Today's Opinions, Tomorrow's Reality
Who Will Kill the SUV?
By David G. Young
Washington, DC, August 8, 2006 --
Electric and hybrid cars will remain niche products so long as Americans remain in love with the SUV.
Nonsense conspiracy theories and popular entertainment have long been complementary. So it is with this summer's offbeat documentary, "Who Killed the Electric Car?" The film focuses on the abrupt end to General Motors' 1996 experiment with selling the EV1 model with an entirely electric drive train. The company was forced by a California emissions law to market the zero-emissions car, and when the legal requirement was removed, GM abruptly cancelled all leases and took back the electric cars from their drivers.
While clearly an idiotic public relations move, GM's confiscation of the vehicles made sense from a business perspective. Why fund an expensive infrastructure to maintain unprofitable vehicles for a few hundred zealous enthusiasts? Regardless of logic, the heavy-handed universal confiscation of the cars fueled conspiracy theories.
In the end, the demise of the GM EV1 really doesn't matter to the future of electric vehicles. Since it was retired, most major auto makers have come up with hybrid models that have duel gasoline and electric motors. GM is reportedly working on a new hybrid model for next year's auto show that will have the ability to plug into a standard wall socket, eliminating the need to ever use the gasoline engine.1 And another high-profile startup company, Tesla Motors, is working on a new high performance all-electric vehicle.2
The modest success of hybrid vehicles in the American market has driven largely by regulatory incentives. Drivers get tax breaks for buying hybrid cars, and then get exemptions from carpool restrictions on congested highways. Such incentives have created niche markets. On the freeway leading into Washington past the Pentagon, carpool lanes have become so congested with hybrid vehicles carrying single drivers that policymakers are considering removing the incentive to keep traffic flowing.3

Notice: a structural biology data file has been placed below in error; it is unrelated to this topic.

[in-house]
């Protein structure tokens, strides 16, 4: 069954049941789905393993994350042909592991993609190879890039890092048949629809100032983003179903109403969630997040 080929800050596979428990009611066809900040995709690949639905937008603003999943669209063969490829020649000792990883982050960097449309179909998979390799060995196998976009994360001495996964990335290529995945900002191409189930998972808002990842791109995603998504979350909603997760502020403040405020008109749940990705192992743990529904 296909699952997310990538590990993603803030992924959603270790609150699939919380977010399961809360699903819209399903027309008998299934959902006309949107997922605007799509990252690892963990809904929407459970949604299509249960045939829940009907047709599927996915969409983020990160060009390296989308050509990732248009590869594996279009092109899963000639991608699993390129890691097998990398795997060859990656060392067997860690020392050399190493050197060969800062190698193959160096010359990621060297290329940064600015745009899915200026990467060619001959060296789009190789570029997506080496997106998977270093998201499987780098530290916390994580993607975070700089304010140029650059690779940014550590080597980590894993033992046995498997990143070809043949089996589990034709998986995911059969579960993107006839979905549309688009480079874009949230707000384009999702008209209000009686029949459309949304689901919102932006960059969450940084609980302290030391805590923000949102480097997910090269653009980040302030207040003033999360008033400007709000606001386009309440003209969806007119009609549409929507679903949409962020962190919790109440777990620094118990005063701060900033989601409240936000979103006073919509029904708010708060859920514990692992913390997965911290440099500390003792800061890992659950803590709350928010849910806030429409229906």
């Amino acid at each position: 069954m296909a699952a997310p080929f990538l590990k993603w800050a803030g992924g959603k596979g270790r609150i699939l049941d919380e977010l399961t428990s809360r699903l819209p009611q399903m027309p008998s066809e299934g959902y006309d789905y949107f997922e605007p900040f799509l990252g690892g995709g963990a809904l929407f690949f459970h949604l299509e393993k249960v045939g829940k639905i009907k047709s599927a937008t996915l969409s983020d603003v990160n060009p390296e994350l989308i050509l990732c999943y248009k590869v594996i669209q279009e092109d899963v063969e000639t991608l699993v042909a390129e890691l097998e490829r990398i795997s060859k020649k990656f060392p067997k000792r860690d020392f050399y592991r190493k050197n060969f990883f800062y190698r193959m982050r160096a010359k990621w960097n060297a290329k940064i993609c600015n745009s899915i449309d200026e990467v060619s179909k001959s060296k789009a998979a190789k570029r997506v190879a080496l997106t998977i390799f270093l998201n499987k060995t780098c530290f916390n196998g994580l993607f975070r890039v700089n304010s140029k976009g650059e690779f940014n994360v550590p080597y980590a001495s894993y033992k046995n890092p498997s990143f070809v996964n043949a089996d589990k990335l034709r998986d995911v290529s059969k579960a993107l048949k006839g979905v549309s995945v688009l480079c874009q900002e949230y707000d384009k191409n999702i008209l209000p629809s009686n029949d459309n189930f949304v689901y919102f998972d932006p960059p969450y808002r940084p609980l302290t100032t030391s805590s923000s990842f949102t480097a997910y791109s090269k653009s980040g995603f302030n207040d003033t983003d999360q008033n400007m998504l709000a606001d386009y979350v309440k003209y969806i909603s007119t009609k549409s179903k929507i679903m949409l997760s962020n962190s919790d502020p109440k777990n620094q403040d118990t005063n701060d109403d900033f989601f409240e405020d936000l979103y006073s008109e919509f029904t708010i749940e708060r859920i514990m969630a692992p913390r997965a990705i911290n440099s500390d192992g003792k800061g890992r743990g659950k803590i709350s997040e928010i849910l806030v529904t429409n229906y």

But even if such incentives continue, there are limits to the size of the market for these vehicles. Only a relatively small percentage of the American population wants to ride in the carpool lanes leading into Washington. And without such incentives, the market for these vehicles in America, like the market for the EV1, will be limited to environmental zealots and technology enthusiasts.
The ultimate success of electric vehicles in the American market will be whether the general population embraces them -- the same general population that currently rolls around the suburbs in enormous sport utility vehicles. The main disadvantage of the SUV compared with electric and hybrid vehicles is cost of operation -- a disadvantage that has become acute with rising fuel prices. Ever since oil prices first went above $40 per barrel two years ago, people have been predicting the death of the SUV. Since then, oil has surged above $50, and then $60 per barrel.
Yet despite cutesy anecdotes about people trading in Ford Escalades for Toyota Priuses, the SUV refuses to die. While full and mid-size SUV sales are down significantly in the past year, entry-level and luxury SUV sales continue to grow at a rapid clip.4 Given that the cost of fueling these vehicles has doubled in the past four years, it is stunning that Americans have continued to buy them.
So long as Americans are still willing to pay these gas-guzzling behemoths in the face of such expensive fuel prices, there is no chance of electric or hybrid cars catching on. No conspiracy is needed to kill the electric car so long as skyrocketing fuel costs can't kill Americans' love for the SUV.
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1. Bloomberg News, GM Plans Gas-Electric Car to Catch Up to Toyota, People Say, June 23, 2006
2. The Economist, Not So Shocking, July 27, 2006
3. Washington Post, Hybrids Could Lose HOV Perk Early, March 2, 2005
4. Detroit News, Some older models are suddenly hot sellers, July 29, 2006